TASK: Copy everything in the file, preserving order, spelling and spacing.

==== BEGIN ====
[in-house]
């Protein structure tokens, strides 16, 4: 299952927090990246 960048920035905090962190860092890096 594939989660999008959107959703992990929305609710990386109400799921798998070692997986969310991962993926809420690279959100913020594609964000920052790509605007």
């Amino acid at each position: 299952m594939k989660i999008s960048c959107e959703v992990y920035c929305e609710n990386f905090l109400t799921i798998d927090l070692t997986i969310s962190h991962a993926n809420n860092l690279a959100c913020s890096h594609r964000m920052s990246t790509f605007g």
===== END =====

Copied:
[in-house]
């Protein structure tokens, strides 16, 4: 299952927090990246 960048920035905090962190860092890096 594939989660999008959107959703992990929305609710990386109400799921798998070692997986969310991962993926809420690279959100913020594609964000920052790509605007």
């Amino acid at each position: 299952m594939k989660i999008s960048c959107e959703v992990y920035c929305e609710n990386f905090l109400t799921i798998d927090l070692t997986i969310s962190h991962a993926n809420n860092l690279a959100c913020s890096h594609r964000m920052s990246t790509f605007g």